KILN -- Horses, riders, mules, wagons and Santa Claus all made their way through Kiln Sunday afternoon -- a quarter century-long tradition that also benefits Hancock County children.
The Christmas horse parade, which featured 100 participants of all ages, has been rolling for more than two decades -- though no one can seem to remember exactly how long.
It's a loosely organized event, though Facebook has begun to supplement word-of-mouth planning. It's the type of event where everyone knows each other, everyone looks forward to it, and no one minds if a participant takes a detour into a store or someone's yard if they encounter someone they know.
"I'm an old country boy and I love it," said Gregory Ladner of the Dedeaux community, who said he'd been in the parade for about 25 years. "This is what we do for the kids."
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The two-hour parade winds through the town and participants throw candy and beads like any other parade. It ends at the VFW hall where children can meet Santa Claus and participants are asked to donate an unwrapped toy.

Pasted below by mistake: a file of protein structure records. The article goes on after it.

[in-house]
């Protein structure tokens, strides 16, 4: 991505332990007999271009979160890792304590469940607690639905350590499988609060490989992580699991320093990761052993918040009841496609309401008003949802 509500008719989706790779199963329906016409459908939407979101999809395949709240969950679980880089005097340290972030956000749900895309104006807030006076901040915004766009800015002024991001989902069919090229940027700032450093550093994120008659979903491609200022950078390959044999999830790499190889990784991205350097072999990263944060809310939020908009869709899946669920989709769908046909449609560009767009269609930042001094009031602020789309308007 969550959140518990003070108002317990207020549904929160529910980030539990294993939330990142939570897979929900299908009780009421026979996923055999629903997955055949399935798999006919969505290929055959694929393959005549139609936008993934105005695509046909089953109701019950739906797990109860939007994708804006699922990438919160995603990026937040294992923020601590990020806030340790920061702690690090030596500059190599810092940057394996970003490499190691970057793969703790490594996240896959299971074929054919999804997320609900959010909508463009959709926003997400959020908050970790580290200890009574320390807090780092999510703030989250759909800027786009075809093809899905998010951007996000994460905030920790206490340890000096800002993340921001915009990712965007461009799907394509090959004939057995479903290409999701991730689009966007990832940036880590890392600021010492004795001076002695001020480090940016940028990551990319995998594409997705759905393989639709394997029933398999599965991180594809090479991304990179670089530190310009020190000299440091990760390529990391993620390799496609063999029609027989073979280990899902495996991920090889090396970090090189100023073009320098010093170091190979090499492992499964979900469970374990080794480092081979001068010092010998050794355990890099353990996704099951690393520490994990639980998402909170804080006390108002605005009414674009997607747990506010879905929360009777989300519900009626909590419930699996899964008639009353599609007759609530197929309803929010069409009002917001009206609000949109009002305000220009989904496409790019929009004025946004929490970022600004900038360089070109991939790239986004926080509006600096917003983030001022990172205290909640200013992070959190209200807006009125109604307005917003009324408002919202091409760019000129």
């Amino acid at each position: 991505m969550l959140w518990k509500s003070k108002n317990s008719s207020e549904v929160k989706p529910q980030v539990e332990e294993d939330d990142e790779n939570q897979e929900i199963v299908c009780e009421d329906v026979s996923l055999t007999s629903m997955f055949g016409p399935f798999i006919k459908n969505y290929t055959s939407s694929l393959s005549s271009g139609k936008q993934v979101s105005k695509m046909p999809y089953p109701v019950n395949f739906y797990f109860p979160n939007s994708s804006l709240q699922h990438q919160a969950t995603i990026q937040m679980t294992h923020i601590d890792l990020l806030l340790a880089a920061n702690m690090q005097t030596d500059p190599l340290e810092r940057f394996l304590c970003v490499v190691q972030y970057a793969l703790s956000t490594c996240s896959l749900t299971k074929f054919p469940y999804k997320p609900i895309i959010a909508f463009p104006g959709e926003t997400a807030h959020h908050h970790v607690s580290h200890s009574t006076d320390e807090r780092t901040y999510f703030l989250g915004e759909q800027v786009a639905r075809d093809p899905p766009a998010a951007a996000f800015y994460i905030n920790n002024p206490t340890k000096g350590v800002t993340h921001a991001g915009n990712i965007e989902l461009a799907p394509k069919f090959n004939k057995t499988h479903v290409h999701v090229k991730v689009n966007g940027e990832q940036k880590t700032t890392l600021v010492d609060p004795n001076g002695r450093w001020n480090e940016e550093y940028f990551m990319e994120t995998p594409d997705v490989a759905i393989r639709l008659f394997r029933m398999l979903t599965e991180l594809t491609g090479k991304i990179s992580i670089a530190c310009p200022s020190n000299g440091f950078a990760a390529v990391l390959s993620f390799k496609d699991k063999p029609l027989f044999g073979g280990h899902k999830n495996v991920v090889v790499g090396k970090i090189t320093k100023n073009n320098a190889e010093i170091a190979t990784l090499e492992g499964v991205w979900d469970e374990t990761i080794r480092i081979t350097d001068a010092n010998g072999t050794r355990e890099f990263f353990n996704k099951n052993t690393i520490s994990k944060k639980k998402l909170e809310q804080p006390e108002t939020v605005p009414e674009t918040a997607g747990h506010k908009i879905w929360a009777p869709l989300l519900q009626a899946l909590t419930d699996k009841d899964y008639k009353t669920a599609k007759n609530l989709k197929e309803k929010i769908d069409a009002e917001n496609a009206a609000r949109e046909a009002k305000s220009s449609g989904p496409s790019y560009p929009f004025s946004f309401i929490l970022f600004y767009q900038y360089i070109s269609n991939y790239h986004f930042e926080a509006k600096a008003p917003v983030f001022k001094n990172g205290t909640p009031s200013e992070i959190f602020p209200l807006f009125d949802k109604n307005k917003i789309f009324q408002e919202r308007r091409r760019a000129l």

Brian Ladner helped organize the parade portion of the event this year; his cousin started the parade more than two decades ago and it's grown since.
"We don't just come out here and ride for fun," he said. "It is for a good cause."
This year the toys were taken to the local Masonic Lodge, which then distributes the items among needy Hancock County children.
For Lindsey Lee Bounds, a teacher in Hancock County and parade participant, that aspect is particularly important.
"I know that it's possible that one of those toys will go to a child I know, so it's something that's personal for me," she said.
Karen Lewis, who organized the toy drive and activities at the VFW, said the number of items they receive varies over the years but they've had success with the initiative.
"We try to do what we can," she said. "It may not look like much to some but for the kids who need it, this is a lot."